FIG. 13 is a diagrammatic side view showing another arrangement for feeding a coolant liquid according to the invention. In a lathe shown in FIG. 13, a coolant liquid nozzle 53 spouts a turbulent coolant liquid containing air bubbles from its lower end nozzle port of rectangular cross section over a region extending from the upper peripheral portion of a workpiece gripping chuck 55 axially to a workpiece 56 and at least a cutting tool 57. The coolant liquid impinging on the chuck 55, the peripheral surface of the workpiece 56 and the cutting tool 57 forms a flowing film attached to the rotating peripheral surface with the presence of its turbulent flow and air bubbles preventing the cooling liquid from being splashed, the coolant liquid being affluently fed to the region of contact between the cutting tool 57 and the workpiece 56. In this system also, the same effect of lubricating and cooling the contact region as in the case of the nozzle shown in FIGS. 1 through 5. Further, if cutting continues according to this system, the coolant liquid jet flow from the nozzle 53 impinges on the tool rest located above the cutting tool 57, so that the coolant liquid is more satisfactorily fed to said contact region.
FIGS. 14 through 16 show the construction of an embodiment of the nozzle 53. The configuration of the nozzle 53 shown in FIG. 13 shows the relation between a first nozzle portion 53a and a nozzle body 53b in the right-hand side of FIG. 14. This first nozzle portion 53a and a second nozzle portion 54c both have at their lower end corner a nozzle opening 58 whose outlet section H (FIG. 15) is substantially rectangular, through which nozzle opening a coolant liquid is spouted downward as seen in FIGS. 13 through 15(a). The numeral 59 denotes a vibrating element or tongue element of metal having substantial rigidity or elasticity inserted in the nozzle opening 58 is adapted to vibrate or form a flow resistance in order to cause air bubbles to form in the spouted coolant liquid during the spouting of the latter. This vibrating element 59, as shown in FIG. 15, is fixed only at its upper end region 60 to the wall surface of the nozzle opening 58, allowing the coolant liquid to flow therearound. A cross section of the nozzle opening 58 as seen from the outside is rectangular, as described above, and its interior is an inlet chamber for coolant liquid, said inlet chamber communicating with a coolant liquid receiving port 61 in the main body 53b which is integral with the first nozzle portion 53a. A communication port 62 leading to the receiving port 61 serves as a turbulent flow forming section is constricted to have a smaller cross section than the pertinent cross-sectional area of the inlet chamber and the receiving inlet, so that the coolant liquid flowing into the receiving port 61 passes through this turbulent flow forming section whereby it flows from the inlet chamber into the nozzle opening 58 as a collection of particulated turbulent flows. The turbulent flow forming section 62, as shown in FIG. 15(b), has constricted shape through out its periphery, so that the coolant liquid flowing into the receiving port 61 first impinges on the back ridge 63 of the main body to form a turbulent flow and is then throttled in the constricted portion 62, whereby it is discharged trough the nozzle opening as a collection of particulate turbulent flows as described above.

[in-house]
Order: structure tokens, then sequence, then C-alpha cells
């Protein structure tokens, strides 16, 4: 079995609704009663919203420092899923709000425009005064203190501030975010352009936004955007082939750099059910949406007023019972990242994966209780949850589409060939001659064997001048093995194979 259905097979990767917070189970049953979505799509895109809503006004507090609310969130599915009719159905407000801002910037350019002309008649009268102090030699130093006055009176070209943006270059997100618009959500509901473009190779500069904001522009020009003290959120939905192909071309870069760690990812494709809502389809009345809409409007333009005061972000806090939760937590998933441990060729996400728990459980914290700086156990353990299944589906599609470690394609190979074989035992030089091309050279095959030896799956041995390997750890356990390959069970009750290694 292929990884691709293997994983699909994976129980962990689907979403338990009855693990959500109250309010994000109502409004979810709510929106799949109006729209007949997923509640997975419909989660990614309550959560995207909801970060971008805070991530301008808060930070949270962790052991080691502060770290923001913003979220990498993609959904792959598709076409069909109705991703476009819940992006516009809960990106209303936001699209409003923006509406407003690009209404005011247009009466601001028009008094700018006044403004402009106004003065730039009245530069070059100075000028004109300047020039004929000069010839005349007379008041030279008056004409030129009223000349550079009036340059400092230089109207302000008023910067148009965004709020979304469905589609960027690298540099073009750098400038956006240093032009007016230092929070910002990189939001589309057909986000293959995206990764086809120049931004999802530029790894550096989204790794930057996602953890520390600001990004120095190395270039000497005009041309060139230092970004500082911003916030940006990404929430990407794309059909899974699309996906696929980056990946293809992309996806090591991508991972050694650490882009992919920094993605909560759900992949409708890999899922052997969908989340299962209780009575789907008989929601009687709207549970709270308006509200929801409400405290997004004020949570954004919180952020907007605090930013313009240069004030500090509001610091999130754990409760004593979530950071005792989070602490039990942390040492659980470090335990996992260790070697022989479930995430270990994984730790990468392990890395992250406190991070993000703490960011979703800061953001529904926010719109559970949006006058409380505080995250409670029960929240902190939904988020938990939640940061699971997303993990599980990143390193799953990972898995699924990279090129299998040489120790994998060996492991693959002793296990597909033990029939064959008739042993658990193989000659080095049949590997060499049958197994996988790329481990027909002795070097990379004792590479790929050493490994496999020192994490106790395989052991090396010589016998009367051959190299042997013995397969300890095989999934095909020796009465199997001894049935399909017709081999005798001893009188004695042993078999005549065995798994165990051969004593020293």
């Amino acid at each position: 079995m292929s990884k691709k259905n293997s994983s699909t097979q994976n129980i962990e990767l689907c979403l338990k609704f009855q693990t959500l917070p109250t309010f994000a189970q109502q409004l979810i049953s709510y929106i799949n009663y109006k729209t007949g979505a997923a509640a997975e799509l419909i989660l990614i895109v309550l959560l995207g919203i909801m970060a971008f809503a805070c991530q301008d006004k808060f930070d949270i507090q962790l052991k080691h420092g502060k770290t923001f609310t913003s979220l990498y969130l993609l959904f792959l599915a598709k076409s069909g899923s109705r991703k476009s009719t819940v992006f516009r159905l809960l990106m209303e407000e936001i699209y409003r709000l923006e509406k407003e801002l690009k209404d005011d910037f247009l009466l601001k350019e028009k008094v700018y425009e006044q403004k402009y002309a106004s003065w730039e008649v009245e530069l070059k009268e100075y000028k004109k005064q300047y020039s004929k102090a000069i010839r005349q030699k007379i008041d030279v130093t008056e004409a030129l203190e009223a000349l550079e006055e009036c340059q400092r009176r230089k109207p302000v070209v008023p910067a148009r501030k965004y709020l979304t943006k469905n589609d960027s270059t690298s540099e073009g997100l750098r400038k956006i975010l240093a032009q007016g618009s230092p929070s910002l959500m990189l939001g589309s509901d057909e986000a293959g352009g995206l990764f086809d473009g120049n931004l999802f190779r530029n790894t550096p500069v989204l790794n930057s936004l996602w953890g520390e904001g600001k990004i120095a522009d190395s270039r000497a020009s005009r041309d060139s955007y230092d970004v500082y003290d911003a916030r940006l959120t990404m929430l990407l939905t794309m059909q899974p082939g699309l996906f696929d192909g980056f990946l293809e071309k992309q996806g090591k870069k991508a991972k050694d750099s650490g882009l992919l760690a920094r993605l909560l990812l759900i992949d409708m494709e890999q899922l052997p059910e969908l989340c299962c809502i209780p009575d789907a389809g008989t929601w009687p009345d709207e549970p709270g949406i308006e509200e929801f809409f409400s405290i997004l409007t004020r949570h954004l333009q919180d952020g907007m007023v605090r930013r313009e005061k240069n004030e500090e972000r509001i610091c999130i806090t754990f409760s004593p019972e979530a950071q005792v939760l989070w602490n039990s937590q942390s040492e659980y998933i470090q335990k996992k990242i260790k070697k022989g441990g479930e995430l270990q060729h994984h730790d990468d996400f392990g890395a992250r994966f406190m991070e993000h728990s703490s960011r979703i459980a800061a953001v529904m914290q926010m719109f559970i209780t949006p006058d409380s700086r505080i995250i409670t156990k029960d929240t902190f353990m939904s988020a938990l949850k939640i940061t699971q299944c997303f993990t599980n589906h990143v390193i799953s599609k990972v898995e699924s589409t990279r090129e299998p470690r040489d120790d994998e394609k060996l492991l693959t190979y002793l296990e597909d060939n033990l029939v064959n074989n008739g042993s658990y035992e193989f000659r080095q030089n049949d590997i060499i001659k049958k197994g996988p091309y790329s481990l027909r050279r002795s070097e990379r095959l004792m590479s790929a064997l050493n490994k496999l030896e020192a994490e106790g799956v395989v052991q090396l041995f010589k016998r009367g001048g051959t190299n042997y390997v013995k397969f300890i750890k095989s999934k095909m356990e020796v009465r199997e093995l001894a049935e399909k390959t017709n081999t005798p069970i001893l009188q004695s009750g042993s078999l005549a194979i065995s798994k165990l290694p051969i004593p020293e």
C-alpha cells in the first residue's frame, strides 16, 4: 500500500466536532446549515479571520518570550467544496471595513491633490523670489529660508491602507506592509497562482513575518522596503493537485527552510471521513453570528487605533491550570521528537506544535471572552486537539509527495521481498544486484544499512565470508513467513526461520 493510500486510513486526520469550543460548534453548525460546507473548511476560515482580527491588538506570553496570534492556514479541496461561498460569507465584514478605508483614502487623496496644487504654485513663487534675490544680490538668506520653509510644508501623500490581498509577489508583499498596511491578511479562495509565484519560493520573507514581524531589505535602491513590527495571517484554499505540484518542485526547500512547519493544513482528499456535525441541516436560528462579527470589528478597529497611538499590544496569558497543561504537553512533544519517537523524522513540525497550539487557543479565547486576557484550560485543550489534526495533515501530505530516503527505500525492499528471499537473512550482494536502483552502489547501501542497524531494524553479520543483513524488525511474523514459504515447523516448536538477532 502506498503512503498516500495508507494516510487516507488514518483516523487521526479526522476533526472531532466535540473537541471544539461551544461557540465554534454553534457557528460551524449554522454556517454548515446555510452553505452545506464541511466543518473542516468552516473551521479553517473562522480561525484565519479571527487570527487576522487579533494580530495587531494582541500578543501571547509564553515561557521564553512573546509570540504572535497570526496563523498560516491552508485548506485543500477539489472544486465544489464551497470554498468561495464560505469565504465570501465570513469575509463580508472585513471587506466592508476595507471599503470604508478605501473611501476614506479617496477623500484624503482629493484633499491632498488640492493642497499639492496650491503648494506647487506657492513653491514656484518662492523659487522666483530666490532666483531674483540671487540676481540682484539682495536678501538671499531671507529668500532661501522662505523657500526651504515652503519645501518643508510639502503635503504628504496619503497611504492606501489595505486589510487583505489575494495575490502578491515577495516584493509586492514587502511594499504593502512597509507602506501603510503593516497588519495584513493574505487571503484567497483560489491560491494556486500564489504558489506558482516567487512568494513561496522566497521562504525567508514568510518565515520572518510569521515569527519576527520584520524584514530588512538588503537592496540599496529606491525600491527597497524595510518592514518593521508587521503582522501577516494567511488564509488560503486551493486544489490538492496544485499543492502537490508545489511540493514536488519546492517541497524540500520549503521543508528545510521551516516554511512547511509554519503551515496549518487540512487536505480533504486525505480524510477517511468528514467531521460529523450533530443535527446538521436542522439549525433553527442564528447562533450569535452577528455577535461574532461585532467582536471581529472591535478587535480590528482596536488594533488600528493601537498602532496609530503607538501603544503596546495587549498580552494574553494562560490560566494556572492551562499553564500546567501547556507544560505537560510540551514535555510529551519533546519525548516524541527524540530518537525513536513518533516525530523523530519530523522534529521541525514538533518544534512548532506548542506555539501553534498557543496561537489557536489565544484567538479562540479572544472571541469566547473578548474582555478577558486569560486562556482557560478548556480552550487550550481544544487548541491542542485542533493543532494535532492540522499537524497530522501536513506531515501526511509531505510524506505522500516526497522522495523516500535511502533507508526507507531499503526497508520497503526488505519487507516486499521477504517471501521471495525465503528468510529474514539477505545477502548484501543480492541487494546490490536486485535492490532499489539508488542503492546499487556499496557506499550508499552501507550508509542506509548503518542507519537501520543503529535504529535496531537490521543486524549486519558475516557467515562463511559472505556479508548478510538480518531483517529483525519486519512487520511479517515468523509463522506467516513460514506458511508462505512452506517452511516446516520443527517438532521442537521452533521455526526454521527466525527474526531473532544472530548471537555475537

As shown in FIGS. 14 and 16, the second nozzle portion 53c is angularly adjustable with respect to the main body portion 53b and the angle between the planes including the vibrating plates 59 of the two nozzles can be changed to adjust the spouting in such a manner as to, e.g., spout the coolant liquid at right angles against the peripheral surface of the chuck positioned below the nozzle 53 disposed at the fixed position on the machine.
FIGS. 17 through 19 show three installation examples using this second nozzle construction, wherein in each case, two nozzles 53 are installed for two tool rests, and there are channels for feeding a coolant liquid directly to these tool rests 113a and 113b, with flow control valves 114a, 114a' and 114b placed therein. Herein, 108' denotes a main spindle; 201 denotes a separating and recovering tank; 210 denotes a main tank; and 212 denotes a preparatory tank. The rest of the arrangement, as long as the one shown in FIG. 17 is concerned, is the same as the first embodiment concerning the first constructional principle shown in FIG. 10.
The embodiments shown in FIGS. 18 and 19 have the same nozzle channels and tool rest feeding channels as in FIG. 17, the rest of the arrangement being constructed in the same manner as in the second and third embodiments concerning the first constructional principle shown in FIGS. 11 and 12.
It has been confirmed that the use of the system using the basic constructional principle of the present invention provides a sharp reduction in the total cost of the cutting and milling of machine parts and a high machining precision. That is, it has been found that remarkable improvements in cooling performance and lubricating performance enable high speed high feed rate machining of thin iron sheets, which would otherwise easily warp, by using a fullback cutter.